Seattle, Washington Department of Transportation (Seattle DOT) Elliott Bay Seawall Project
The City of Seattle (City), through its Department of Transportation (SDOT), began a project to replace an aging seawall in Elliott Bay that protects and supports critical transportation infrastructure from coastal storms and shoreline erosion. The original seawall was built between 1916 and 1934 atop timber piles and is at risk of failure in the event of an earthquake due to years of deterioration of the timber caused by waves and tidal forces. The updated seawall will have a minimum 75-year lifespan, provide protection for critical infrastructure (taking sea-level rise into consideration), meet current seismic standards, and improve natural habitat and salmon migration pathways.
This resource was featured in the May 20, 2016, ASAP Newsletter.
"Washington State has incorporated resilience measures into the final design of three transportation projects, including the Alaskan Way Viaduct project that is designed to provide greater resilience and function under projected future changes in climate."
In designing the new seawall, SDOT used sea level rise projections provided by the University of Washington’s Climate Impacts Group (CIG). CIG developed localized projections of six to fifty inches of sea-level rise in the years 2050 and 2100 under different climate scenarios. CIG recommended that the 2100 projections be used because of the assets long lifespan, critical nature and low-risk tolerance for failure. SDOT used the low-probability, high-impact estimate for sea-level rise in the region when planning the seawall. The fifty-inch low-probability, high-impact estimate was developed by modifying the Intergovernmental Panel on Climate Change (IPCC) global sea-level rise projections under a high emissions scenario with three additional factors: higher levels of ice loss from Greenland and Antarctica, seasonal changes in atmospheric circulation in the Pacific, and vertical land deformation. Using the highest predictions from the CIG study, the mean higher high water level in 2100 would reach within three feet of the current seawall elevation, so SDOT determined that it was not necessary to build the new seawall higher than the current structure. Instead, in designing the seawall and adjacent roadway, SDOT will focus on reducing the risk of inundation caused by tidal backwater during extreme events such as a storm surge during high tide.
The seawall supports transportation infrastructure including Alaskan Way and its pedestrian and bicycle paths, the Alaskan Way Viaduct, the Colman Dock Ferry Terminal, and the Burlington Northern Santa Fe rail lines. Much of this infrastructure is at risk of collapse if an earthquake occurs because the original structure was not designed to account for earthquakes and all sections are weakening from daily flooding with the tides. Additionally, the original seawall was not constructed to reach the depths of the stable, non-liquefiable soils that would have provided a solid foundation. The new seawall will be constructed utilizing a jet grouting technique, which involves injecting grout or cement into the ground where it will mix with and stabilize the soils behind the seawall face and protect against liquefaction in the event of an earthquake. After jet grouting is complete, the seawall superstructure will be installed to provide support for the new wall face and the cantilevered sidewalk above. Finally, the utilities and roadway will be restored and the new sidewalk installed.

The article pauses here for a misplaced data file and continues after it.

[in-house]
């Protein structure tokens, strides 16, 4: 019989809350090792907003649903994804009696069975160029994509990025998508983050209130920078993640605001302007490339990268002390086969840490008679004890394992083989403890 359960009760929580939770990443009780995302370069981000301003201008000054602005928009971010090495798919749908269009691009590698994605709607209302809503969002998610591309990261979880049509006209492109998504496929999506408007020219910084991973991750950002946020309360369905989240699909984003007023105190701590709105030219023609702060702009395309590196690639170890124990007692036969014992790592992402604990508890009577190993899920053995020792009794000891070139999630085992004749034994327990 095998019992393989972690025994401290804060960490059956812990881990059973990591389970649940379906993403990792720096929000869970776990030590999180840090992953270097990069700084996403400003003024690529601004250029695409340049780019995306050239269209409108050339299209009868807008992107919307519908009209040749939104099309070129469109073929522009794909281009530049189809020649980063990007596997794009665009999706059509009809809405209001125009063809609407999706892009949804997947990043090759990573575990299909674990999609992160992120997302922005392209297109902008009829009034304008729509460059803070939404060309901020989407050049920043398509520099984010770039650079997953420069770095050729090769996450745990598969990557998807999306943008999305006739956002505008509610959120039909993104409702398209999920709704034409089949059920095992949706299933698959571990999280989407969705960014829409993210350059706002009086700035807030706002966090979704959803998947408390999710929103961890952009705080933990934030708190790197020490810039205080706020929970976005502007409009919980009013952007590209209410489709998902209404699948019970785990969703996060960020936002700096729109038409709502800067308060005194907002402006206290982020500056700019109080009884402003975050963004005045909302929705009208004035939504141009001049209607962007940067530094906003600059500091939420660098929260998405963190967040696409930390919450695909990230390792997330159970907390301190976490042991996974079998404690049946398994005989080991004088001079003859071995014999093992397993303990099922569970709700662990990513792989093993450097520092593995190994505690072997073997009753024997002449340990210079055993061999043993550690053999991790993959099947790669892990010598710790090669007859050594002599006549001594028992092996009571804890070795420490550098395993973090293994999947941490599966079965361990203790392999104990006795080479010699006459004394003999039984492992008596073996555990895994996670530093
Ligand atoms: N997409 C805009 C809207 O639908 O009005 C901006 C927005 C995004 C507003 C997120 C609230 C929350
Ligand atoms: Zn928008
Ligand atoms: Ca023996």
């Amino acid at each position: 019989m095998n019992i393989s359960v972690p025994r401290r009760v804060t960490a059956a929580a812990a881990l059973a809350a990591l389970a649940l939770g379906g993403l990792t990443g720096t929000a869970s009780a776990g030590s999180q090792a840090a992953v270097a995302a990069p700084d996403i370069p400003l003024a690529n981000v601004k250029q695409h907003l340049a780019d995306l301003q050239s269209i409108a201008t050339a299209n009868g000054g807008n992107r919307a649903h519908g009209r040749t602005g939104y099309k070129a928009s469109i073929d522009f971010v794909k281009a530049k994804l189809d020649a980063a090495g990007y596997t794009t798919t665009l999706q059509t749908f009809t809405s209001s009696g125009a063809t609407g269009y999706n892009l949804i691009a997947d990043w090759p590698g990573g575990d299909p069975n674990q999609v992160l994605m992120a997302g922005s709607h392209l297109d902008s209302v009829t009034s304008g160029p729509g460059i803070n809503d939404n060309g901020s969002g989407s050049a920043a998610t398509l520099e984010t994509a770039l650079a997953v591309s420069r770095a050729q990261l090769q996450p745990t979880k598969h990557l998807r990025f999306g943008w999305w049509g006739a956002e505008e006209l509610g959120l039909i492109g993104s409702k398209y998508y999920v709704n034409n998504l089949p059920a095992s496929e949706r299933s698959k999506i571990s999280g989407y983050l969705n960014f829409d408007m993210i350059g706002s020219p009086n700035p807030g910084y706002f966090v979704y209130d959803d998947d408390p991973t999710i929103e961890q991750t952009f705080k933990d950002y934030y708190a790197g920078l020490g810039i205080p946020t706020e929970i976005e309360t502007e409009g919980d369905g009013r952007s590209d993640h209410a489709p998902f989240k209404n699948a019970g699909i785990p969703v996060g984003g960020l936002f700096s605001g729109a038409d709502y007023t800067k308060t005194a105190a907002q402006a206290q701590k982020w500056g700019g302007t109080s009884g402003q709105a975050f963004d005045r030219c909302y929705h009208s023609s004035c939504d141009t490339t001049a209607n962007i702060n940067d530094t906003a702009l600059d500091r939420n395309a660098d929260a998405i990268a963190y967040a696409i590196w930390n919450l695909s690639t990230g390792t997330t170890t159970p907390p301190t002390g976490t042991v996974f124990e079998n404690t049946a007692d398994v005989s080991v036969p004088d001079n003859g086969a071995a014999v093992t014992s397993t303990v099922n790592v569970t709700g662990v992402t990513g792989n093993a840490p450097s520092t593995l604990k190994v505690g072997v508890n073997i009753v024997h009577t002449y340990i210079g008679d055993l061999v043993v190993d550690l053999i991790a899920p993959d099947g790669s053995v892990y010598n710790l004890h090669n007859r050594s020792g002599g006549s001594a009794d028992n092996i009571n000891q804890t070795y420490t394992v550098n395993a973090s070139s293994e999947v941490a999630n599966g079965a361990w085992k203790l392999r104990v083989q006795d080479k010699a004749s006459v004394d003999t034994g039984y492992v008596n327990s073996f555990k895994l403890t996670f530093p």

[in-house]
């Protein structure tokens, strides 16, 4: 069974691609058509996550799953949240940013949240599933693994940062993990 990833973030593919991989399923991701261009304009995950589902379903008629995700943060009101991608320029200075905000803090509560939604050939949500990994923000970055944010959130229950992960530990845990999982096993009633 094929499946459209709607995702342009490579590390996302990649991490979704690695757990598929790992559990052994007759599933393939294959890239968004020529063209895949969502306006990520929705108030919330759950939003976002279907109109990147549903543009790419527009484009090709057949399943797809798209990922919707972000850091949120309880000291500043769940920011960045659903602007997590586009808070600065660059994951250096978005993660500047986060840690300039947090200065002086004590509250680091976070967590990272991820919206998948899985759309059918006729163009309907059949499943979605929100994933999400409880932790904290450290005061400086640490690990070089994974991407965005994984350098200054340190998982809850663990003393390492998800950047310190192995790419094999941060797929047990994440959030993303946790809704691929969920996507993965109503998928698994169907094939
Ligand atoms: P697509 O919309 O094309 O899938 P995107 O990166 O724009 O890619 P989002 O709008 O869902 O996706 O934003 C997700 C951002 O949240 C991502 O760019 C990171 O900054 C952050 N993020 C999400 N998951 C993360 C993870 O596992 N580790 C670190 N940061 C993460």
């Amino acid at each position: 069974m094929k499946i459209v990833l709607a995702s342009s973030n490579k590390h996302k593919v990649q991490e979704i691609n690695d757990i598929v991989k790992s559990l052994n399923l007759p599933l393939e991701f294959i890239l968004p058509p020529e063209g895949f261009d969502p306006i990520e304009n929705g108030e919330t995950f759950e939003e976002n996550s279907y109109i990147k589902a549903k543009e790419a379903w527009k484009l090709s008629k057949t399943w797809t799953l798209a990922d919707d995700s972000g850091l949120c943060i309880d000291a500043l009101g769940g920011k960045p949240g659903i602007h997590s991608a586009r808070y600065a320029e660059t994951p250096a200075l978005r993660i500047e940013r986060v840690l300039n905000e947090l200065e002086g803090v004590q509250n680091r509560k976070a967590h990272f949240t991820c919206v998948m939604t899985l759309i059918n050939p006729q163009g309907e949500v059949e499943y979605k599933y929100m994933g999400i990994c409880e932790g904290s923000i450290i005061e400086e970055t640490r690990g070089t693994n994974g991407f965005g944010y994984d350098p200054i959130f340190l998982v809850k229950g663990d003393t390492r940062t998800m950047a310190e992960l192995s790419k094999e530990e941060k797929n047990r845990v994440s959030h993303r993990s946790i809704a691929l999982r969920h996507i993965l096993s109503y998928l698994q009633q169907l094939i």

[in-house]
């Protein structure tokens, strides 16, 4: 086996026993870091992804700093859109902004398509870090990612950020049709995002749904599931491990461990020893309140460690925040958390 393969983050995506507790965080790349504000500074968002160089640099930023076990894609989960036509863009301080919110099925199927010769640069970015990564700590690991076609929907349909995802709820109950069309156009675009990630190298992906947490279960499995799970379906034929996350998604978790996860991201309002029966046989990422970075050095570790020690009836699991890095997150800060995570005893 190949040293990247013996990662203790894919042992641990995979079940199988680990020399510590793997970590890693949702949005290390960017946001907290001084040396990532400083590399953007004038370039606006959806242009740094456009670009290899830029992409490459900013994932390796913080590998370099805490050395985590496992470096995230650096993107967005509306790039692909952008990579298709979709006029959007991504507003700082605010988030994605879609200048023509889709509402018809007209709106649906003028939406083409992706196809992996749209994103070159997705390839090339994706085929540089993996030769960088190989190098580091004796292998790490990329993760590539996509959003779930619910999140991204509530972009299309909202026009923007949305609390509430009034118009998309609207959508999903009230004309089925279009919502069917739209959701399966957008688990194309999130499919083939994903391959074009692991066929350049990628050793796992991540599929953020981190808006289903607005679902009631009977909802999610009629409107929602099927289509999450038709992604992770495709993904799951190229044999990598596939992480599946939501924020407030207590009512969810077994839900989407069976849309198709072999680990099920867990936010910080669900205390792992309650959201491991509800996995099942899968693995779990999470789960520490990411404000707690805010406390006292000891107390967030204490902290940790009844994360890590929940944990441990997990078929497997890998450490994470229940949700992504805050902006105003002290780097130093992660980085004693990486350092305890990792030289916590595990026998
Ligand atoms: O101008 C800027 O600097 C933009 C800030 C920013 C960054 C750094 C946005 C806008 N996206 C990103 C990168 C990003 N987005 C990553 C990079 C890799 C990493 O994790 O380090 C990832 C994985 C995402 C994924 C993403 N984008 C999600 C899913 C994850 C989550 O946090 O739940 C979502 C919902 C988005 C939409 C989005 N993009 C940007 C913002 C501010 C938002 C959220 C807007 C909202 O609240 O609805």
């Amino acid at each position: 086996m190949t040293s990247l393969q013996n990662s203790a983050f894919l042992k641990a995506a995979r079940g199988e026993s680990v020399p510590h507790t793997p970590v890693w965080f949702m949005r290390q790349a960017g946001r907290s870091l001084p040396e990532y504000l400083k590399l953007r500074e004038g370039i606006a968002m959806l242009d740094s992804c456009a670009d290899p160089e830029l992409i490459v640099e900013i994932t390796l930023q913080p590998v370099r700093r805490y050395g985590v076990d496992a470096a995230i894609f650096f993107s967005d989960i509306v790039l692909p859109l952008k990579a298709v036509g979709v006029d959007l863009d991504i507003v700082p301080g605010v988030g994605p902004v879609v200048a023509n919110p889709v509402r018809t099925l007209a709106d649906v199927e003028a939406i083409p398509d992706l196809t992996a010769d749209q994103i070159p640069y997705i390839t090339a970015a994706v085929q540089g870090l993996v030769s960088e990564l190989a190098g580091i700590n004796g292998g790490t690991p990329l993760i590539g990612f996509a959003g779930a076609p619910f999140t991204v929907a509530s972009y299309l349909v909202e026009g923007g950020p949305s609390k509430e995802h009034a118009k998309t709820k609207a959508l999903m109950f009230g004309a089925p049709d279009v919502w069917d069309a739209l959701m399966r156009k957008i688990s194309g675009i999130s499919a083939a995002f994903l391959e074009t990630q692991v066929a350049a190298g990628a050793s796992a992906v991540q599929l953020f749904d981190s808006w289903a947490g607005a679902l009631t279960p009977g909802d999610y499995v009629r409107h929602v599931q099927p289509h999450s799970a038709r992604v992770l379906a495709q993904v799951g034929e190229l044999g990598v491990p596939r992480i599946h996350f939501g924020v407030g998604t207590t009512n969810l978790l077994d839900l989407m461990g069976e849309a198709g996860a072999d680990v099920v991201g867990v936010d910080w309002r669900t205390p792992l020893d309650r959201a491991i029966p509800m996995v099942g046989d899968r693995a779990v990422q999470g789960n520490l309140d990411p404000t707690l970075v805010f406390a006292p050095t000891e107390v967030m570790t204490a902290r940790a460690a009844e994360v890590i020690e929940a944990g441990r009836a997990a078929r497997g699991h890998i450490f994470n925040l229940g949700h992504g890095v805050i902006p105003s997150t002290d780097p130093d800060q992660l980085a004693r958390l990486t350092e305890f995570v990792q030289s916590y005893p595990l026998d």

The cantilevered sidewalk and the seawall face will be designed to improve aquatic habitat and important salmon migration pathways. The sidewalk will contain glass blocks to allow sunlight to get to the water below, facilitating habitat growth and lighting the pathway for the salmon that migrate through Elliott Bay along the seawall. The seawall face will be textured to mimic the natural environment at each tide level, further enhancing habitat and facilitating growth better than a smooth surface would.
The City issued a Final Environmental Impact Statement (FEIS) pursuant to the State Environmental Policy Act (SEPA) in March 2013. Since then, updates were recommended to the Preferred Alternative, warranting a Draft Supplemental Environmental Impact Statement (DSEIS), which was released in December 2013, to consider the updates. The updates included changes to the project design and construction sequencing and approach, but the changes were not substantial enough to consider it as a new project alternative. The three major project components described in the original FEIS remain the same: a new seawall, aquatic habitat improvements, and enhanced upland areas.
Construction of the seawall is occurring in two phases, with the older and more vulnerable Central Seawall (Phase 1) being built first, followed by the North Seawall (Phase 2). Construction on the central portion between University Street and Yesler Way is expected to finish in mid-2016, and construction on the northern portion between Pike and Pine streets is expected to continue through mid-2017. The seawall replacement is part of the Seattle Waterfront Program, which also involves taking down the Alaskan Way Viaduct and a variety of Core Projects, including a new pedestrian promenade, a two-way cycle track, a new Alaskan Way to accommodate all modes of travel, two rebuilt public piers, and new parks and pathways.
The project is estimated to cost $350 million. $290 million of the project was funded by a voter-approved bond measure in 2012.
This Adaptation Clearinghouse entry was prepared with support from the Federal Highway Administration. This entry was last updated on March 18, 2016.
Publication Date: November 2013
- City of Seattle, Washington
- Seattle Department of Transportation
- University of Washington
- Best practice
- Case study